Originally published: April, 2003 (Phillips, Hager & North Investment Funds Quarterly Report)

Context of the article: The stock market had been going down for three years. Three year returns for the Canadian and U.S. markets (Cdn $) were -11% per annum and -16% respectively. The article spells out what a market bottom should feel like and makes a case for attractive equity returns in the years ahead.

After three years of negative equity returns, it's becoming difficult to remember when stock market investing was ever rewarding. We're all getting weary and discouraged and, at times, downright mad. We're sick of listening to advisors (including yours truly) tell us to buy stocks on weakness, whether it was in September of 2001 or at various other market lows since then.

Despite this grinding bear market, however, PH&N has not given up on the notion that equities will provide attractive returns in the years to come. I'll address the fundamental aspects of that view in a moment, but first let's consider the behavioural side.

Investing requires that we negotiate constantly between emotion and reason. Between short term and long term. Between fear and greed. To deal with these conflicting forces at this difficult time in the market, it would be helpful to know what a stock market bottom should feel like. Each market cycle is different, of course, and the bottom will only look like an irresistible buying opportunity in hindsight, years later. When we are actually living it, however, I suspect it may have many of the following characteristics.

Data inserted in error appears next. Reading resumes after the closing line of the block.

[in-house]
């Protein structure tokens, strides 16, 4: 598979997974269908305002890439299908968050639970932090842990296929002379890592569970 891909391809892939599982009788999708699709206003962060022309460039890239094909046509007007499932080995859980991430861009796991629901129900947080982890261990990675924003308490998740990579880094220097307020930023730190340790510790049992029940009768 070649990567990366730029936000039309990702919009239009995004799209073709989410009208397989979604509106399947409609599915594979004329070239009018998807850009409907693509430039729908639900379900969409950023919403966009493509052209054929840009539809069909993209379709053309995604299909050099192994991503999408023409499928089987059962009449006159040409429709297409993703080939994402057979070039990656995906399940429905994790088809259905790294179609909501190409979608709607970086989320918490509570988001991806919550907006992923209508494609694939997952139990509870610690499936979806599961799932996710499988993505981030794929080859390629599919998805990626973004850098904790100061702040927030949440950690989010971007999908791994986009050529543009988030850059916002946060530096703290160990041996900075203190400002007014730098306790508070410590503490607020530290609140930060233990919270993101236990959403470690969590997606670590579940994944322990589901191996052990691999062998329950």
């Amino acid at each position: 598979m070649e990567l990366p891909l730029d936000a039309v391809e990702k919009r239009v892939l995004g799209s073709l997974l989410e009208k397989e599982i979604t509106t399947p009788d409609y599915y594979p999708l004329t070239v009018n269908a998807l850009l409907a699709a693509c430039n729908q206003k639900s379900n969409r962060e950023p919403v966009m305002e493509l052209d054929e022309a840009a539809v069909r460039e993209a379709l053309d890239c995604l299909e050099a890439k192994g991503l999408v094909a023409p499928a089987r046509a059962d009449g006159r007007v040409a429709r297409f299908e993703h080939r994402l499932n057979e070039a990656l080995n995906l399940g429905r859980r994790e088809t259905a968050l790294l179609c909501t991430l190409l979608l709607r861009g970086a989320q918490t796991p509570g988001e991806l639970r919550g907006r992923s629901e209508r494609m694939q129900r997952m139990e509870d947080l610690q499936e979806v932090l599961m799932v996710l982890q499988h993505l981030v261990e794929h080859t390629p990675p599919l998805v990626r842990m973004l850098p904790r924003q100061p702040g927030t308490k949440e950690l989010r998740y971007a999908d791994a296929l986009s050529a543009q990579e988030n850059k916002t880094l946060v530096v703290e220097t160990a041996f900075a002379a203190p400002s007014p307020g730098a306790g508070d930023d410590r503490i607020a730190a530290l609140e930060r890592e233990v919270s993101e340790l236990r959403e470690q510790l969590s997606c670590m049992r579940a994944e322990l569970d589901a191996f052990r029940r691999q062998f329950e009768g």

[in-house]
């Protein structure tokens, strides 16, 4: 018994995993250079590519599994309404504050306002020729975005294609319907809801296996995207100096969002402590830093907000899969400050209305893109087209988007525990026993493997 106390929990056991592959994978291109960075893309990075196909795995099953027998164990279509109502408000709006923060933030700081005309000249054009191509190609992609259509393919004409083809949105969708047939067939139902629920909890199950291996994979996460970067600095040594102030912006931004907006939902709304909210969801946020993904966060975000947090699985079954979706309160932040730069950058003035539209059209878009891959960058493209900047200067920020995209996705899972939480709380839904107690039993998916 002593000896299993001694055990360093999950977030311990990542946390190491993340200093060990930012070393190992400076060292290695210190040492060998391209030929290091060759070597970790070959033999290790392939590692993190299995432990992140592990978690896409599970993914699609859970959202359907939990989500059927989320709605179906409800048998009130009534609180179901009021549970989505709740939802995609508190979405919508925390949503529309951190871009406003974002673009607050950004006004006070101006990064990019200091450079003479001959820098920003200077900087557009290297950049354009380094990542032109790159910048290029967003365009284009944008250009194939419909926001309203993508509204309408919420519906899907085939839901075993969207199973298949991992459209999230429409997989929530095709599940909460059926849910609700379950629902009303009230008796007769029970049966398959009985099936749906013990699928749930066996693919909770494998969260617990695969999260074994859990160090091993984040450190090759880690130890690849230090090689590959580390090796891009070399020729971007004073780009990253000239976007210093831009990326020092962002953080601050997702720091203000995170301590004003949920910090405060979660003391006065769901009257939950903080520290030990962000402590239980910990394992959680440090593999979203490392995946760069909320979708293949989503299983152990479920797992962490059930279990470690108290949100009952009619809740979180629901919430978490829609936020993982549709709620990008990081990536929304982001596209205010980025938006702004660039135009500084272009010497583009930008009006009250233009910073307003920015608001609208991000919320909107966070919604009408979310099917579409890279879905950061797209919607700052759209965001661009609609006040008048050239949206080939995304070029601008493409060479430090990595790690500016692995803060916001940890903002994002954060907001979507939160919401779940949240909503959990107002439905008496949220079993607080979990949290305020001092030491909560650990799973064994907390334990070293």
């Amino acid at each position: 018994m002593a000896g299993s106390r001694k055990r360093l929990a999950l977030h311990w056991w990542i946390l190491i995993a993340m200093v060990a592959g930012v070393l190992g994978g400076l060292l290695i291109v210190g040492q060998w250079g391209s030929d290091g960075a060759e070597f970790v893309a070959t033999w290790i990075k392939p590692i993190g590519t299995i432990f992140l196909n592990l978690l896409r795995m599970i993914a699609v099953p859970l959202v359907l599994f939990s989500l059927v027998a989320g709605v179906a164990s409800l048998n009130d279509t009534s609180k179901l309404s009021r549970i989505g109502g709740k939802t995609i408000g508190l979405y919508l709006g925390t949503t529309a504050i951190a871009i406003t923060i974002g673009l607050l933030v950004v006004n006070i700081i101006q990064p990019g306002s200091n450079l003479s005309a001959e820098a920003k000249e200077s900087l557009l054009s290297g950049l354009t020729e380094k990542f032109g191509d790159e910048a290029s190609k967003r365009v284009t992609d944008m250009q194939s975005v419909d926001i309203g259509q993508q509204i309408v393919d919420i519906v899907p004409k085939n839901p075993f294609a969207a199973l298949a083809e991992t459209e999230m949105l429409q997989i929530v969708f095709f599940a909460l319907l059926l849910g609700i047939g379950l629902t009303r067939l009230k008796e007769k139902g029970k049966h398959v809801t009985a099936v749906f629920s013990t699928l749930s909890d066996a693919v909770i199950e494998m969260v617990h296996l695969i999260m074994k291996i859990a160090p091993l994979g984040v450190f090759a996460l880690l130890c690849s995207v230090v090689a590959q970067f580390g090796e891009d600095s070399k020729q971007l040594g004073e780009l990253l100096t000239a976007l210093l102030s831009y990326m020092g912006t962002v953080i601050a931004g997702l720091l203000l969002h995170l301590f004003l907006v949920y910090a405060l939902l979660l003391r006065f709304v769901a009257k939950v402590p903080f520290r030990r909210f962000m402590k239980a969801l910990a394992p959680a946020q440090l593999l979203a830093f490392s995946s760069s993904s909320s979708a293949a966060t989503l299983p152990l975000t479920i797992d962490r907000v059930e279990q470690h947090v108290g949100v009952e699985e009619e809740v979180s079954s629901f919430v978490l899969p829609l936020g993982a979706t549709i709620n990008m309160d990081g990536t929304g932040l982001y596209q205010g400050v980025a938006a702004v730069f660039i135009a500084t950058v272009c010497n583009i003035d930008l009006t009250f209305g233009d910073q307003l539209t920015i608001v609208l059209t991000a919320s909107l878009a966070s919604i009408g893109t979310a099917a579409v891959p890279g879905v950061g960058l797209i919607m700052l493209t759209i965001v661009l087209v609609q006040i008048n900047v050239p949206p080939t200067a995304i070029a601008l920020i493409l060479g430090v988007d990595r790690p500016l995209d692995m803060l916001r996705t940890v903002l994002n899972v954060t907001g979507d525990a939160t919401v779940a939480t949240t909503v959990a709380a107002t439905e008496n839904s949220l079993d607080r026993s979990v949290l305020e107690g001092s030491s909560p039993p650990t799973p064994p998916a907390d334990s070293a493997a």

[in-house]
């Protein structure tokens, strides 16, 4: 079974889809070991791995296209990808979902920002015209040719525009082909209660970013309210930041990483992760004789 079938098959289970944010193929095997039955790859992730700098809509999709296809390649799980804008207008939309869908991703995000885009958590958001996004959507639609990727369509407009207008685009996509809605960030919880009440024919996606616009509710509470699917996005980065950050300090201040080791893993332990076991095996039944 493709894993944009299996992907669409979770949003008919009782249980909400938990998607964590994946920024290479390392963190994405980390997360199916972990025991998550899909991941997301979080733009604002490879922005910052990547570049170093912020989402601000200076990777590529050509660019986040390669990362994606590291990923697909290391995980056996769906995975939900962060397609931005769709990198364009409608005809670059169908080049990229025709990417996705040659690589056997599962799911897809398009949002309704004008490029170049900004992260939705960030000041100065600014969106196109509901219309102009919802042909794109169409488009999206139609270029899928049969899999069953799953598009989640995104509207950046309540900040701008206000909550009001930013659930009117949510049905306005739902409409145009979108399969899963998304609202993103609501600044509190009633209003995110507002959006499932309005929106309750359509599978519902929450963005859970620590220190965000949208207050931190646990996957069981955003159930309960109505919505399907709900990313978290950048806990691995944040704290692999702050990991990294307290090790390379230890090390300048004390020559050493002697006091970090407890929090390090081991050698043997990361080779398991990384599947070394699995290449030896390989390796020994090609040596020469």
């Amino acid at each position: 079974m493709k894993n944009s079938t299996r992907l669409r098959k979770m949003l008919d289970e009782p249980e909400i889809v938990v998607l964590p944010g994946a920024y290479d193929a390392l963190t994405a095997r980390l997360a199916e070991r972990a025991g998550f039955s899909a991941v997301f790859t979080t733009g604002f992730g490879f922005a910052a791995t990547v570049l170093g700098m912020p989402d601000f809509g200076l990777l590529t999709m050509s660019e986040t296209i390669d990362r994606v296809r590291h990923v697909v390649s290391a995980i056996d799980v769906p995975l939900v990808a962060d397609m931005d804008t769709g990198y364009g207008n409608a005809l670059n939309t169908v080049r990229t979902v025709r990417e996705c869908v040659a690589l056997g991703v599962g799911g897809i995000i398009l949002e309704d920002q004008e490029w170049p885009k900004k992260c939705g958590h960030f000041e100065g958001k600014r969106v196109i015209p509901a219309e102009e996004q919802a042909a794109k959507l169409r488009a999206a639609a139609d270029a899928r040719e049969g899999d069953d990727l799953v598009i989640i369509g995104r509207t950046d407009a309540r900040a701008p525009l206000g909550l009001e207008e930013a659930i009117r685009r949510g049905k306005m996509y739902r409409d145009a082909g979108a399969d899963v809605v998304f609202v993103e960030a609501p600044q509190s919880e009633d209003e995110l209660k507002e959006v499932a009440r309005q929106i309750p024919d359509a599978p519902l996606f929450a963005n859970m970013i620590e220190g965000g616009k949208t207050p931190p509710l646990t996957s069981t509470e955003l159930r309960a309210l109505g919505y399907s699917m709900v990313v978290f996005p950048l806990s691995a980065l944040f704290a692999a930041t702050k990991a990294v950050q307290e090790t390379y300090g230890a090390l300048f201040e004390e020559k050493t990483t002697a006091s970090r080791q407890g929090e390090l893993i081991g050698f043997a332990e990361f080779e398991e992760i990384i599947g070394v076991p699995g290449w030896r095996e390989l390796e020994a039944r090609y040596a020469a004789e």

• At the bottom, the most popular commentators will be the bearish rantors. They have the most credibility (after all, they have been right) and the press will have embraced their views.
  • In a similar vein, the most widely reported earnings releases will be those where companies fail to live up to analysts' estimates. Even if the market's overall earnings base is starting to grow again, these "negative surprises" will garner most of the headlines.
  • At the bottom, it will be accepted wisdom that the stock market is going to provide only modest returns in the years ahead, despite the fact that it is down significantly. Generally, people will be delighted to hear they can earn 6-7% on any kind of investment.
  • Everyone will have a view, and a statistic, to show how the market is overvalued.
  • The RRSP season will be a non-event. No matter how much advertising they do, mutual fund companies will not be able to convince investors to make their usual contributions. What inflow there is will be directed toward conservative or income-oriented funds.
  • For the most part, experienced investors will be "hanging in" with their equity holdings. By this I mean that they will no longer be selling - but they won't be putting new money into stocks either. They will be procrastinating when it comes to doing their regular rebalancing.
  • At the bottom, real estate will be popular, even if prices have risen dramatically. Phrases like "you can't lose in real estate" will be heard often.